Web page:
PAX West 2017: Sprint Vector is the VR Game that Forces Real Effort

When I last experienced Survios’ action racer, Sprint Vector, I ran through a map solo. Featuring plenty of walls to climb, sharp turns to navigate and plenty of shortcuts to explore, it was a VR concept like no other on the market. It left me sweating like my wife just caught me in bed with Boss Hog. The experience is uniquely physical, requiring speedy pumping of the arms, quick turning to navigate and more than a little persistence to post the best score. I had also not seen anything yet. At PAX, I was given the opportunity to face off against another player in a basic one on one race to the finish. While waiting, I observed my competition. He was smaller and in much better shape than I, but I had the advantage of having played the game before. This was in the bag, I thought. If you heard a giant booming laugh at around 1 PM PST on Saturday September 2, that was simply your deity of choice mocking my hubris. I lost by twenty seconds.

It’s not like it was a difficult track. This new course was covered in snow in a manner that utilized the game’s unique art style to striking effect. It also featured mostly gentle turns the eased into the straightaways naturally, allowing the player to keep pumping their arms to maintain top speed. The track was also littered with plenty of easy to identify shortcuts to utilize and lots of weapons pick ups, so I was able to keep trying to slow the fading distant dot that was my opponent. It’s an extremely well-designed course that covers pretty much all of the basic mechanics besides wall climbing.

Upon my humiliating defeat, I spoke to the developers. I made two mistakes. First, while my arm movements were enthusiastic and rapid, they were much too short. The way it works is that the player lifts there arm up, grips the trigger on the Vive controller, then bring it down to their side and release the trigger at the right time. I knew this, but wanted so desperately to win that I forgot the information in the heat of the moment. I was basically working twice as hard for less speed as I wasn’t using the proper gait length. The second mistake was playing against a dude who was doing a run and getting right back in line for a chance to try again. The booth was having a promotion, and he wanted to win it. Buddy, if you are reading this: I hope you did. It would certainly make me feel better about myself.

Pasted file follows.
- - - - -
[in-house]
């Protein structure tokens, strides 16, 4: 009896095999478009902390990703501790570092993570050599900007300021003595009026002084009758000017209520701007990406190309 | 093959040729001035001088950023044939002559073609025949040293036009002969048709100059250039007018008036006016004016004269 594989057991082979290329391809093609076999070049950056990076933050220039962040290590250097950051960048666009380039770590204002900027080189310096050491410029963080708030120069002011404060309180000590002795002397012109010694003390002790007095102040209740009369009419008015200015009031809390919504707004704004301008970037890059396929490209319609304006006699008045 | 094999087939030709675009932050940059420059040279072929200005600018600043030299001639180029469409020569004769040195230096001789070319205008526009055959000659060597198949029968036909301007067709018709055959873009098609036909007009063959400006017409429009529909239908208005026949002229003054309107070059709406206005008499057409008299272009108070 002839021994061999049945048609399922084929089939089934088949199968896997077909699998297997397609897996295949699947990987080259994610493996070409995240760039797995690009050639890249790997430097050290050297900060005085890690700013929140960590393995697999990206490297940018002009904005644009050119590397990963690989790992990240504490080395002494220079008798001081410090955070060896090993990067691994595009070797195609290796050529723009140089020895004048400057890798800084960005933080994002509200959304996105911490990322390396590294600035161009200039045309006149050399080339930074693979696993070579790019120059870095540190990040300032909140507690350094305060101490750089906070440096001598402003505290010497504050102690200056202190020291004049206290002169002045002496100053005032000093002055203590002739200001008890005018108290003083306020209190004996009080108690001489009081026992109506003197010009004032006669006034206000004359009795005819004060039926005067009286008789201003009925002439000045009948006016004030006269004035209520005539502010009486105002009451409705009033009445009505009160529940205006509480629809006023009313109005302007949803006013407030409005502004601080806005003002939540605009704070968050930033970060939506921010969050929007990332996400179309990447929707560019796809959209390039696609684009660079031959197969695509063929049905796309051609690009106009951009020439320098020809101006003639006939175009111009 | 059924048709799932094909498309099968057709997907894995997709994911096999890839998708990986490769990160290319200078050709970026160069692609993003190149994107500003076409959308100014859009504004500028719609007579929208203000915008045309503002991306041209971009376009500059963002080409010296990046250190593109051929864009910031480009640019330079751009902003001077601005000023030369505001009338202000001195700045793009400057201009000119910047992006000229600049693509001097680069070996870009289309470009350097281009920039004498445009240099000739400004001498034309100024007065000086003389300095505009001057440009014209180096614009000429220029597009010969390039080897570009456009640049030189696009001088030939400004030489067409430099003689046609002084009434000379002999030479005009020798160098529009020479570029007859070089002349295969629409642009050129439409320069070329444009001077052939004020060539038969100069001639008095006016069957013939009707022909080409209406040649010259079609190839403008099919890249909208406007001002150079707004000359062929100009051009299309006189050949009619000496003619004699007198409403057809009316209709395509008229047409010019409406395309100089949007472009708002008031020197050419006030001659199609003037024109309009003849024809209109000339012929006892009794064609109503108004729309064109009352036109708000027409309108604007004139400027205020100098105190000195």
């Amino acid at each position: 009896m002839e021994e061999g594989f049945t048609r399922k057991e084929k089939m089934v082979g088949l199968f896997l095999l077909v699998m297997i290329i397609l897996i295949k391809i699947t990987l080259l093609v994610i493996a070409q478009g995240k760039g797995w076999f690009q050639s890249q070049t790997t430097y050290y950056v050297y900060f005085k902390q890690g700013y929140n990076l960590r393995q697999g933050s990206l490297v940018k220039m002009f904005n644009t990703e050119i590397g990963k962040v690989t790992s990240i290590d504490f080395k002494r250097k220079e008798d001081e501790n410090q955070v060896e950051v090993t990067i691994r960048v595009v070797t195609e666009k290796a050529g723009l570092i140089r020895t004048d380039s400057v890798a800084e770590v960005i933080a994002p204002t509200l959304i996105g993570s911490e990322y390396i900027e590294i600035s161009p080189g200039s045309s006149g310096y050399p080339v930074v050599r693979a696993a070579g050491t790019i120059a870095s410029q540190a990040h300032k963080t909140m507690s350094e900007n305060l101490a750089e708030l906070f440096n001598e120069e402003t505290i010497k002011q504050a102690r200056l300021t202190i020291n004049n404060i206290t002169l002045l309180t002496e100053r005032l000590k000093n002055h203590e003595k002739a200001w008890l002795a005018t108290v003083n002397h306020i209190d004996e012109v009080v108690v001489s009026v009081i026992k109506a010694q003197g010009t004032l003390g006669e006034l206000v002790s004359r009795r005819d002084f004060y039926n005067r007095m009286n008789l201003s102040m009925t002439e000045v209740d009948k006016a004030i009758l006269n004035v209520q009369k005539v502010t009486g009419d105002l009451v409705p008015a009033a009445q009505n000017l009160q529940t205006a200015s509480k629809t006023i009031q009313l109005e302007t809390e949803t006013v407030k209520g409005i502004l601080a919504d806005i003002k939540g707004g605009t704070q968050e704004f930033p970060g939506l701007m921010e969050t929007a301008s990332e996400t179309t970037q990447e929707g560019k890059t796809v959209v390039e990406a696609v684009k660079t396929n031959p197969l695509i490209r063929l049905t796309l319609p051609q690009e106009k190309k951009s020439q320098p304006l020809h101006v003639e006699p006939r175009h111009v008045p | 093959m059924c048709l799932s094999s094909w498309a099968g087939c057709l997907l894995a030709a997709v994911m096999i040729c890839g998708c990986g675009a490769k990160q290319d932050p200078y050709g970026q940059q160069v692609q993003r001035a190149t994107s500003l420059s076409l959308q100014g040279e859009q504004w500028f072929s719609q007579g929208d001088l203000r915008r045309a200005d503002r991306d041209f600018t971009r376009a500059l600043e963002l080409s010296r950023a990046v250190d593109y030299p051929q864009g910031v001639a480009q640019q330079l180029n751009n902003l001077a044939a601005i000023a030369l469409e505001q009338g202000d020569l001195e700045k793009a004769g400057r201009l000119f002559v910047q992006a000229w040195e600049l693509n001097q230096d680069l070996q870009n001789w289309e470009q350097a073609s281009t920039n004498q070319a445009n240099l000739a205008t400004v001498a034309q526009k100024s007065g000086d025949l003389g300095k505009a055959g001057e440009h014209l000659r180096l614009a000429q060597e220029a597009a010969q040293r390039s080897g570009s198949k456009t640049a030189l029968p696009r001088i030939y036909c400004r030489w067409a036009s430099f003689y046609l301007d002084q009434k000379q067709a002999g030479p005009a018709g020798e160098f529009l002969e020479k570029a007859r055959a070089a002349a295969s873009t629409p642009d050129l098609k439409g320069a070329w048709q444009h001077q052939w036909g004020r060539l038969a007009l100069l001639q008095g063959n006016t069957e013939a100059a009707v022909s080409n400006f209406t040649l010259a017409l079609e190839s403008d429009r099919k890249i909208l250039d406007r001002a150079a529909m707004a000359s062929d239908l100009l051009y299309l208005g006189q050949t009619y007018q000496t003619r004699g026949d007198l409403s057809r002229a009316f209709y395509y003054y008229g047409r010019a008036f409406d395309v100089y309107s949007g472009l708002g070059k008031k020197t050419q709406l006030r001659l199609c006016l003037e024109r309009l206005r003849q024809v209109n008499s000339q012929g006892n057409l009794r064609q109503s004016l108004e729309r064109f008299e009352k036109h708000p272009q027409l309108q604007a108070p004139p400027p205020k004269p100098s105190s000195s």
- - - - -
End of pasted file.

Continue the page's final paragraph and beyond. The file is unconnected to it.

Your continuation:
So, after my attempt, I took the time to speak to a couple of the developers, praying that they wouldn’t be too offended by the ham leaking from my pores. Billed as an adrenaline platformer, this is a game that can effectively be divided into two parts. The first comes in the form of multiplayer races. Many players can get together at the same time to compete in death races to the finish. Using weapons, cunning, and pure physicality, players will face off in a quest to be the best. The layout and feel of these is similar to a VR running take on a popular kart racer. The developers themselves admit to drawing inspiration from a certain multicolored road of great fame. The second half lies in Challenge Maps. These are meant to be difficult to complete, with multiple ways to fall off of the track and otherwise meet an unpleasant doom. Finishing many of these challenges is meant to be extremely difficult. Finishing with a low, record setting time will be even more so. As someone who loves working my way up a leaderboard, I’ll probably be spending an unnatural amount of time here.

What’s more, there are apparently advanced techniques that I haven’t even discovered yet. One example is drifting, which doesn’t make sense in a running game until the speeds that the player obtains is witnessed. Holding up an arm perpendicular to the body while pumping the other allows the player to take drastic turns without sacrificing speed, which is something that will be necessary as the competition heats up. Proper jumping, great timing while players fling themselves up walls, and getting the basic gait down to reach the best speed are all skills that will need to be practiced. This is why I was pleased to learn that there will also be a practice lobby where players can chill and trade tips on proper form.

Sprint Vector is a game that literally makes me sweat. It’s also a ton of fun. While it doesn’t look the best in screenshots, the design makes sense once the player sees the world in VR. This is a game that anyone can play but features a high skill ceiling, utilizing the player’s actual body. While I still contend that Survios’ own Raw Data is still the best overall VR title on the market, Sprint Vector is a close second, closing the gap and looking confident.